The Las Vegas Club closed in 2015 making way for Circa, which opened in 2020.


Glitter Gulch (1980-2016) | Circa Resort and Casino (2020-Present)

Vegas Vickie, 1981. Las Vegas News Bureau

The home of famed neon cowgirl Vegas Vickie, Glitter Gulch opened in 1980. The property operated until 2016, when it was demolished to build Circa Resort and Casino, which opened in 2020. Vickie was restored and relocated inside Circa to keep her kicking for years to come.


Golden Nugget (1946-Present)

Golden Nugget Gambling Hall, 1963. UNLV Libraries Special Collections & Archives

The Golden Nugget opened in 1946, and received a major neon facelift in 1961 when YESCO sign designer Kermit Wayne wrapped the exterior in glowing neon tubes to create the large “bull nose” sign at the corner of 2nd and Fremont. The “1905” bull nose on display in the Neon Boneyard actually dates to a casino expansion in 1971. All neon was removed from the façade of the casino as part of a remodeling project by Steve Wynn in 1984.


Binion’s Horseshoe  (1951- 2005) | Binion’s (1951- Present)

Horseshoe Hotel and Casino, c. 1960s. UNLV Libraries Special Collections & Archives

Binion’s Horseshoe began operation in 1951. The 1961 exterior re-design by YESCO designers resulted in one of the largest displays of neon in the world, complete with rotating horseshoes and a three-story “H Wall.” Examples of both are on display in the Neon Boneyard. The property shortened its name to “Binion’s” in 2004. Many of the original neon elements found in the 1961 re-design can be seen on Fremont Street today.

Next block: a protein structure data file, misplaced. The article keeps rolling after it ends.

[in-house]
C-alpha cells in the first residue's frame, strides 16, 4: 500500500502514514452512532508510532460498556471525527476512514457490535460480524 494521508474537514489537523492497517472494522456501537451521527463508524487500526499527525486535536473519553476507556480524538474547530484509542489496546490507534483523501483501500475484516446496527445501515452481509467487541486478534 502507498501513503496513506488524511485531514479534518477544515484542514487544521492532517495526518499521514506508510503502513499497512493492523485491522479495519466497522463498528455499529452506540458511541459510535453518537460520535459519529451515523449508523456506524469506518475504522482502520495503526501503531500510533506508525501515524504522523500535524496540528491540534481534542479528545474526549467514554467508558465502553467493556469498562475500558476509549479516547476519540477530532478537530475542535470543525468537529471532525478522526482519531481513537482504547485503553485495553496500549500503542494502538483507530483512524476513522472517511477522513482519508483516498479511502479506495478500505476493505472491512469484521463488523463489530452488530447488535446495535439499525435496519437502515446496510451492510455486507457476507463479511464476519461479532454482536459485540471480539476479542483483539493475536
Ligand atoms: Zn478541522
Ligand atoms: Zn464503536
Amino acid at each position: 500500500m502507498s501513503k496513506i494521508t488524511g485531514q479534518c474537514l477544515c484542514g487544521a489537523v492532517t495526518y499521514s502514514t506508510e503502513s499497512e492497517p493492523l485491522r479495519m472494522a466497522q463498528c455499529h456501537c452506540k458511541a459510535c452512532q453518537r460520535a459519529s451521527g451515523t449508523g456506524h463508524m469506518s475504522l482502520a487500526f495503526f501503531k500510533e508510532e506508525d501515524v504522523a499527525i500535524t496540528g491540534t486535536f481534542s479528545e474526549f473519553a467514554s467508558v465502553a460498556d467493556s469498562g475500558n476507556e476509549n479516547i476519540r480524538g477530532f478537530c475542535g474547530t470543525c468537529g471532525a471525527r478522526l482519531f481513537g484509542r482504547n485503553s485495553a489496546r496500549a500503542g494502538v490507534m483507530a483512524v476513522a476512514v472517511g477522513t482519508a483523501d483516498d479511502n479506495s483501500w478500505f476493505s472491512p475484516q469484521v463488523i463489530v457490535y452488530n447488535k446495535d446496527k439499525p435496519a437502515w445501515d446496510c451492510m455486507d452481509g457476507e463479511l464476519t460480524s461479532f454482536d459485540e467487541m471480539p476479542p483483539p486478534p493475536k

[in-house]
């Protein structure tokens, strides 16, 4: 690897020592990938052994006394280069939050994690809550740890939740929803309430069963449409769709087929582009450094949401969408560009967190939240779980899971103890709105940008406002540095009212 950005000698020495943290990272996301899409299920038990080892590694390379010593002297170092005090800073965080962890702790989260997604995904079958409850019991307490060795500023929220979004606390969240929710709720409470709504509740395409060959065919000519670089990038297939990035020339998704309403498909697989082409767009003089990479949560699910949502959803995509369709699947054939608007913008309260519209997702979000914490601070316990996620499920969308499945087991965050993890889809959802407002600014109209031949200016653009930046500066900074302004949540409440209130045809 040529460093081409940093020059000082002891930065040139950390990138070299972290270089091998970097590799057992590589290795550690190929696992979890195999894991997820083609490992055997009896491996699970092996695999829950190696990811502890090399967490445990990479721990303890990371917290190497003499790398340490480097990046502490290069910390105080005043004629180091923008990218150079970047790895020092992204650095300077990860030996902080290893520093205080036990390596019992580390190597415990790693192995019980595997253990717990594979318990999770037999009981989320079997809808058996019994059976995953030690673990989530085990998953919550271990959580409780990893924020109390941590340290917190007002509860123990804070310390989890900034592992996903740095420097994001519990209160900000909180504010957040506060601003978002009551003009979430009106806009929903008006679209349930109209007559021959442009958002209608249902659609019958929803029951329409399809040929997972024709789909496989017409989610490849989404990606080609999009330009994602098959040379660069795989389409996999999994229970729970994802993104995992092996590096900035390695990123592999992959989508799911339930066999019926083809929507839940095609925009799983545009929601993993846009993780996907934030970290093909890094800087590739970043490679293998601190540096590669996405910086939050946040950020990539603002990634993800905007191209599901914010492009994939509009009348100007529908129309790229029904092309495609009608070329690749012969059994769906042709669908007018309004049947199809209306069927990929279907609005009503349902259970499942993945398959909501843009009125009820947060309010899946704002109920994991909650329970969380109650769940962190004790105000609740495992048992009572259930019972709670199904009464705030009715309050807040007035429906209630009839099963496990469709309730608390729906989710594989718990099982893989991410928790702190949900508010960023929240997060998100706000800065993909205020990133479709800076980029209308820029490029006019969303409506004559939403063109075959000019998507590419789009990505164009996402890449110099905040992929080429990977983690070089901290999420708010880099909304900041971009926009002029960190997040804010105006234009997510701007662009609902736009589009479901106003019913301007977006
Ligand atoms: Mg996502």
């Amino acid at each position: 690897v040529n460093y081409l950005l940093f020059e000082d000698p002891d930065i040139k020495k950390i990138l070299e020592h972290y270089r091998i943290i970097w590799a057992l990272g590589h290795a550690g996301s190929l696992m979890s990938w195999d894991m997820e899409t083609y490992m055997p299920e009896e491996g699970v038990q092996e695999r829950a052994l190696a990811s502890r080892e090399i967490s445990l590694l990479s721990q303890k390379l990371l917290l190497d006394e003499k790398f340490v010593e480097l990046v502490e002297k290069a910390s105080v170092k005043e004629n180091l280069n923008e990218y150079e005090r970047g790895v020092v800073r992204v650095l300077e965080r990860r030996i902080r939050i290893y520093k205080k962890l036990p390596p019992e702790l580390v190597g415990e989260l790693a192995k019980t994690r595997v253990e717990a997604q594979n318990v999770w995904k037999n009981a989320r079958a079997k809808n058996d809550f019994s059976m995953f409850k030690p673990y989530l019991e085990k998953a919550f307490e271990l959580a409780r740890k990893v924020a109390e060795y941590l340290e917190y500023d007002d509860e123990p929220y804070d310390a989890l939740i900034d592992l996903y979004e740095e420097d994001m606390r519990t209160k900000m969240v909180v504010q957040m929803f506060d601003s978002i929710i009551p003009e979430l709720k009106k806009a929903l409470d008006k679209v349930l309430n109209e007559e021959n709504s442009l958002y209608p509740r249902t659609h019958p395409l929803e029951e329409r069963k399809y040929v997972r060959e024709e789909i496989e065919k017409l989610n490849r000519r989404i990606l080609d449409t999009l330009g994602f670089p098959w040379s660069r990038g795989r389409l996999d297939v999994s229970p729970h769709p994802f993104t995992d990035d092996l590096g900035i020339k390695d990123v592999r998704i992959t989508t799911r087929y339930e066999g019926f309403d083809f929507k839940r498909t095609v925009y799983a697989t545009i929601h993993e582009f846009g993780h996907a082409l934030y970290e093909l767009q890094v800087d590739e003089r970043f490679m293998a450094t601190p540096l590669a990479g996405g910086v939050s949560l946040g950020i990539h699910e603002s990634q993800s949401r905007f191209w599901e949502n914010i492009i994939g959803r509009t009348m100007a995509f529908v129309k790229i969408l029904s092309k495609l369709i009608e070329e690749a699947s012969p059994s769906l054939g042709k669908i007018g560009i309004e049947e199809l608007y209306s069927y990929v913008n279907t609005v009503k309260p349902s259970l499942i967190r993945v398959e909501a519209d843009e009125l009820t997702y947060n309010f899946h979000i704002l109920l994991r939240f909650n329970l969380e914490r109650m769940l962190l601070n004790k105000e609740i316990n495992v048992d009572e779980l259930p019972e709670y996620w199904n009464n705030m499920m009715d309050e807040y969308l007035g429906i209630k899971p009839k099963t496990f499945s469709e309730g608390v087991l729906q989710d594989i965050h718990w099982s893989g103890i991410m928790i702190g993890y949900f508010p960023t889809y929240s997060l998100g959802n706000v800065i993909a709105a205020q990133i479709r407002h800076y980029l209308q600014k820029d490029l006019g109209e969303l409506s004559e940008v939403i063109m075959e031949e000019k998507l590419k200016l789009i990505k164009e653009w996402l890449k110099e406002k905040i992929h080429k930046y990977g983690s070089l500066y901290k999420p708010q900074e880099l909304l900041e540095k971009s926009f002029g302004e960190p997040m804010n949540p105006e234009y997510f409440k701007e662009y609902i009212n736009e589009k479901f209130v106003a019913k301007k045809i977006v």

The Pioneer Club (1942-1995) | Vegas Vic (1951-Present)

The Pioneer Club, c. 1950s. UNLV Libraries Special Collections & Archives

The Pioneer Club was built in 1942 and changed its footprint along Fremont Street many times over the years. But it is best remembered for the iconic neon cowboy Vegas Vic, which was added to the exterior of the building in 1951. While the casino closed in 1995, Vic himself has remained as a timeless reminder of the glory days of “Glitter Gulch.”


Fitzgeralds (1987-2012) | The D (2012-Present)

Fitzgerald’s, 2008. Las Vegas News Bureau

Fitzgeralds opened on the site of the former Sundance Casino in 1987. Following Fitzgeralds’ 2001 bankruptcy, the property was purchased by Don Barden, an African American casino owner based in Gary, Indiana. Barden became the first Black casino owner in Downtown Las Vegas. Following Barden’s death in 2011, the property was purchased by Derek Stevens, who opened the space as “The D” in 2012.


 El Cortez (1941-Present)

El Cortez Hotel and Casino, 1958. Las Vegas News Bureau

The El Cortez opened in 1941, becoming Downtown Las Vegas’ first major resort. In 1945, the El Cortez was sold to Benjamin “Bugsy” Siegel and his associates, and used for training employees at the soon-to-be-opened Flamingo Hotel. In 1946, the property was sold again. In 1952, the El Cortez installed its neon arrow, marquee and scaffold-style roof sign – which is still on display today.